Institute of Water Security and Science
Wetlands provide many ecosystem services and play an important ecological role in wildlife communities. Although wetland mitigation is a standard tool to combat losses to natural wetlands, it is essential to understand if mitigated wetlands are truly replacing natural wetlands in their full capacity. Because one important role of wetlands is to provide habitat for wildlife communities, it is important to determine if these created or restored wetlands can foster a wildlife community that is similar to natural wetlands. One understudied taxa in the realm of wetland mitigation research is small mammals. Our objectives are to examine community composition, occupancy, abundance, species diversity, species richness, and species evenness of small mammals at mitigated and natural wetlands to determine if there exists a difference between the two types of wetlands. To conduct this research, we are using Sherman traps for a capture-mark-recapture study on small mammals at mitigated and natural wetlands that are paired by similarities in ecoregion, elevation, geology, and wetland classification. In 2020, ten wetland sites were sampled with a total of 3,875 trap nights and 249 captures. Preliminary data analyses show Peromyscus spp. to be more abundant in natural wetlands than mitigated wetlands, and species richness between the two wetland types not to be statistically different. Results will determine if mitigated wetlands are successful in terms of providing habitat for small mammal communities, and in turn will contribute to whether current wetland mitigation is truly fulfilling its intended purpose. These findings could inform future management decisions.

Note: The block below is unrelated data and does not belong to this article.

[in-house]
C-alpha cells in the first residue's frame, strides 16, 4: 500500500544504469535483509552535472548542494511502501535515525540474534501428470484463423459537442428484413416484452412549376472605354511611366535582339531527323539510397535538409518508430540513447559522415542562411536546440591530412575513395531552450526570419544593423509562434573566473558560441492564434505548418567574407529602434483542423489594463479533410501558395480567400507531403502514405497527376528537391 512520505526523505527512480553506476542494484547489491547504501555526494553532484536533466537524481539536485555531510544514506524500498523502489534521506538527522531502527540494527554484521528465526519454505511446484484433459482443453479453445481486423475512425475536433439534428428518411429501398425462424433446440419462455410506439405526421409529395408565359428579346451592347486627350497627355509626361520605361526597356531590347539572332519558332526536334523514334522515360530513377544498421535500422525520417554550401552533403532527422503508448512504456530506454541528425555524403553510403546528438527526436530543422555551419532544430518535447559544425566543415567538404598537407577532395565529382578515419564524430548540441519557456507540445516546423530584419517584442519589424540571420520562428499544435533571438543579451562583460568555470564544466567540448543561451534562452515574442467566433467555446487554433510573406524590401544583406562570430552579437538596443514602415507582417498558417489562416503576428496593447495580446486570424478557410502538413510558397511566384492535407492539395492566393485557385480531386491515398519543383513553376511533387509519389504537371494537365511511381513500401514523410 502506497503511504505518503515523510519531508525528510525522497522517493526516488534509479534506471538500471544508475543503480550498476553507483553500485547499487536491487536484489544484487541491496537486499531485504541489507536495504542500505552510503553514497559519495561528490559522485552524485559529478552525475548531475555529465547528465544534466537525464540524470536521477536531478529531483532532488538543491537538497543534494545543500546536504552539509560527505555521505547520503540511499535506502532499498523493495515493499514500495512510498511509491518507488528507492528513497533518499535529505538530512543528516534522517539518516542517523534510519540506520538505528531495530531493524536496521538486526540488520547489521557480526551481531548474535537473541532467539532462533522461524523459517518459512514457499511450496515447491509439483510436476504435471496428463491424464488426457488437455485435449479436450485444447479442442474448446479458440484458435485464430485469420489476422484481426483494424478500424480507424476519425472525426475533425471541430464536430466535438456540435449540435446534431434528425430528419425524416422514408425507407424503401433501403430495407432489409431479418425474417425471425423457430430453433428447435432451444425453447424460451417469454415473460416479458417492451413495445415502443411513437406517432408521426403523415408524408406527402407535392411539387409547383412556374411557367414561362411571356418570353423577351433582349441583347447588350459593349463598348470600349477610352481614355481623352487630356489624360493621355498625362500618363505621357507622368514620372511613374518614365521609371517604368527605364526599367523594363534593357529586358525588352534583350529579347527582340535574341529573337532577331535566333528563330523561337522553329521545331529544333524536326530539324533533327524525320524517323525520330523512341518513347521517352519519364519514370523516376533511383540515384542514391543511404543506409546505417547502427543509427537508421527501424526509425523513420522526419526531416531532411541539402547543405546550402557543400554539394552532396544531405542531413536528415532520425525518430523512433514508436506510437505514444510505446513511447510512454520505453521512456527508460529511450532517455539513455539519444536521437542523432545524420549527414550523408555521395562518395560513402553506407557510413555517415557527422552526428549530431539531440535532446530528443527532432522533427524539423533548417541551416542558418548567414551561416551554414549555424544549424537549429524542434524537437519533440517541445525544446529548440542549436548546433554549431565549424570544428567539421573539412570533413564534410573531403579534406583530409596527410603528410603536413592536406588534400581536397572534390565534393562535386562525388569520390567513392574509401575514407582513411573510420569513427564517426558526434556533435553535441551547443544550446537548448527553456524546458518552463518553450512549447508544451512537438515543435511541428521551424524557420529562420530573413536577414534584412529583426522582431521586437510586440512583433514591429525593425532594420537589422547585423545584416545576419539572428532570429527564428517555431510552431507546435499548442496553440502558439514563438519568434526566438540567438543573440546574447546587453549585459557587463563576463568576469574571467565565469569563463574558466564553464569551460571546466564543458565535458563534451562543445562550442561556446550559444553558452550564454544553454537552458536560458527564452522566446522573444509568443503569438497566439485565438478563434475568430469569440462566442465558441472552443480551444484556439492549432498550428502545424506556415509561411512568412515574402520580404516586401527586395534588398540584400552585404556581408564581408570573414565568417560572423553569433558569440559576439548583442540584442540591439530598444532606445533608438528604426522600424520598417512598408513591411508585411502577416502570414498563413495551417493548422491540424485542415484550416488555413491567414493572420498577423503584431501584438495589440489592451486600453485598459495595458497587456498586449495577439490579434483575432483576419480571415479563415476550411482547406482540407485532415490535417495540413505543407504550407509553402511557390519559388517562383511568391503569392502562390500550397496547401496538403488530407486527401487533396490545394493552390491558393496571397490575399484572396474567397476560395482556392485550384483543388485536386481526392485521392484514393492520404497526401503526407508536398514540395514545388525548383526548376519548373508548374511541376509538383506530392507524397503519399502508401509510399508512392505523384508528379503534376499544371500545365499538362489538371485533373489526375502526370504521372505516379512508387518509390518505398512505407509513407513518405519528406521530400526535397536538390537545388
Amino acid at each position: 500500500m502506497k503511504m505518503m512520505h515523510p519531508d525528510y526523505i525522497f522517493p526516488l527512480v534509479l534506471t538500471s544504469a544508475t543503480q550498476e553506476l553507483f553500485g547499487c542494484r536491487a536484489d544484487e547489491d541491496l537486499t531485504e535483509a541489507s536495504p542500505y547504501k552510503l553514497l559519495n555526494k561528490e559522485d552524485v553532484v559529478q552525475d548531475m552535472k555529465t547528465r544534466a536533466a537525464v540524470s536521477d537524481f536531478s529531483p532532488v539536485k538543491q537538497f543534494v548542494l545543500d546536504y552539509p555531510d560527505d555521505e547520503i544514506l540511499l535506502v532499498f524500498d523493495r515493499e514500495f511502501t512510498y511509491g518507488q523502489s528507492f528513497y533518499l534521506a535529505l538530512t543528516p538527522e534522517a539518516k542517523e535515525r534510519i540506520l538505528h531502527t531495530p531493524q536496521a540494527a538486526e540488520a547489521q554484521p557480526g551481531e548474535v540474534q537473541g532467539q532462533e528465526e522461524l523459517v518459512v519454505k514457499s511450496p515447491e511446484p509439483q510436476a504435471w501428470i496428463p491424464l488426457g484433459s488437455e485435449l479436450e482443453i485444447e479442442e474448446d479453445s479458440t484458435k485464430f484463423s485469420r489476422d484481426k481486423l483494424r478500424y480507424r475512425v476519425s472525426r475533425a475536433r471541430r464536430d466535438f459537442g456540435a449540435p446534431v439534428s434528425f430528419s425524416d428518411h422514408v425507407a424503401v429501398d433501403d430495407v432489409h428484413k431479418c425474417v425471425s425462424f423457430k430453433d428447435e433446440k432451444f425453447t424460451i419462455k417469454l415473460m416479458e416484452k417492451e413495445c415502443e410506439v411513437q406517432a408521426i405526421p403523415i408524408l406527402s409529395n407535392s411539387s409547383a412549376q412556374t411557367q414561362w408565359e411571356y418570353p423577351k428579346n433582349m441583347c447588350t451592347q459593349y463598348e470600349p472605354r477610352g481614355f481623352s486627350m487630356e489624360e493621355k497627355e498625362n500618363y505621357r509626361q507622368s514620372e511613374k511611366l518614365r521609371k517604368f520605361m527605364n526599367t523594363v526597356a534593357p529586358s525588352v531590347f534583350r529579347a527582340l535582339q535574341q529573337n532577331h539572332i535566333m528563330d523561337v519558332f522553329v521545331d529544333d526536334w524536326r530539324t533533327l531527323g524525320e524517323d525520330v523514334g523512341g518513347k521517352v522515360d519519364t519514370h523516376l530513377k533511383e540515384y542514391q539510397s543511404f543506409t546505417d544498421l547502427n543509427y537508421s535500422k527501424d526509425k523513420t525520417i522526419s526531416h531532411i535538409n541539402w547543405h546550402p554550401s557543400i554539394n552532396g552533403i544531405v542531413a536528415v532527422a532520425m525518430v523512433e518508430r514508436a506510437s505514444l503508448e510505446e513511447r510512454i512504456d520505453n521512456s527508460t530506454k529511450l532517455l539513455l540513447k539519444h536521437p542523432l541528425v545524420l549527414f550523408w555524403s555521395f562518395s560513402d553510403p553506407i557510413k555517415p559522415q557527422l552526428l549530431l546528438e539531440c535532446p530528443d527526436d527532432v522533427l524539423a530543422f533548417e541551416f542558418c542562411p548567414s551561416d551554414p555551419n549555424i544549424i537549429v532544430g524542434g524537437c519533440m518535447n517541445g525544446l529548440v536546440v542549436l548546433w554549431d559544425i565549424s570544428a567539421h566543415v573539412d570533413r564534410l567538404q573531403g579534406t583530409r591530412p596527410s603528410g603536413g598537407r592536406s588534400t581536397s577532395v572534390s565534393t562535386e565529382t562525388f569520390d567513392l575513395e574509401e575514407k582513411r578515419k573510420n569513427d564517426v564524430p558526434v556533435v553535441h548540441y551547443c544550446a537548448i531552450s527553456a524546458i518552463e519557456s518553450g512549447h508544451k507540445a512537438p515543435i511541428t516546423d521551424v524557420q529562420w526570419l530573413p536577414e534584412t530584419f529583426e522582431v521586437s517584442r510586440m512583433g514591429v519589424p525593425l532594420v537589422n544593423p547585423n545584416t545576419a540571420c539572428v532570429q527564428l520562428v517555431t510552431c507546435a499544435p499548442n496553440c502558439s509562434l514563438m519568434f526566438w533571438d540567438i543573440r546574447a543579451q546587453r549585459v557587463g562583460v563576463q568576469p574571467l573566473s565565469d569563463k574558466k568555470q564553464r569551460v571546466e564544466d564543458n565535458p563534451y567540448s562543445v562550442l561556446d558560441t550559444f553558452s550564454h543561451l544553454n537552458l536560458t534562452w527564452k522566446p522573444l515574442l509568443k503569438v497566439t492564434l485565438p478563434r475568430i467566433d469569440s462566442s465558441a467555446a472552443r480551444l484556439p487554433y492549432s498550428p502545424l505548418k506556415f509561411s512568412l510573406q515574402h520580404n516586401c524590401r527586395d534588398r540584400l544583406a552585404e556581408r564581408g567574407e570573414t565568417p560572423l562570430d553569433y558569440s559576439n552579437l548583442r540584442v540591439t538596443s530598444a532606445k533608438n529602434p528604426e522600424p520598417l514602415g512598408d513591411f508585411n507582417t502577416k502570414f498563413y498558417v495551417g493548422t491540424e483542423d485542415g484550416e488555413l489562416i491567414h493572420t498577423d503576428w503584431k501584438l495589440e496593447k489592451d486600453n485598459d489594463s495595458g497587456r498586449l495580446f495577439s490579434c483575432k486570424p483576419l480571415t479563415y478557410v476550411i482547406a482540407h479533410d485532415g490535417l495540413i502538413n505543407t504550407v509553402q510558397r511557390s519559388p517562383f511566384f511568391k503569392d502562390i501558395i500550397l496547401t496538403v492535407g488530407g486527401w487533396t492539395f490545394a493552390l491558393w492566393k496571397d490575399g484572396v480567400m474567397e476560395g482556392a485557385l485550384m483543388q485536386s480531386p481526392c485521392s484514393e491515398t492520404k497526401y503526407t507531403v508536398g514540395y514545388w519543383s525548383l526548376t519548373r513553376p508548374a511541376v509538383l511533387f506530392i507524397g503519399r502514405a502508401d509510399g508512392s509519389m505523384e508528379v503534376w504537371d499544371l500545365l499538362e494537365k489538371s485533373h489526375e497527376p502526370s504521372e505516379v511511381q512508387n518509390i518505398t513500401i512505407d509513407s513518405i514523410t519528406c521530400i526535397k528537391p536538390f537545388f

Noe, K, M Frantz, CT Rota, and JT Anderson. 2021. Do Mitigated Wetlands Support Similar Small Mammal Communities as Natural Wetlands? IWSS Spring Workshop Series (Virtual).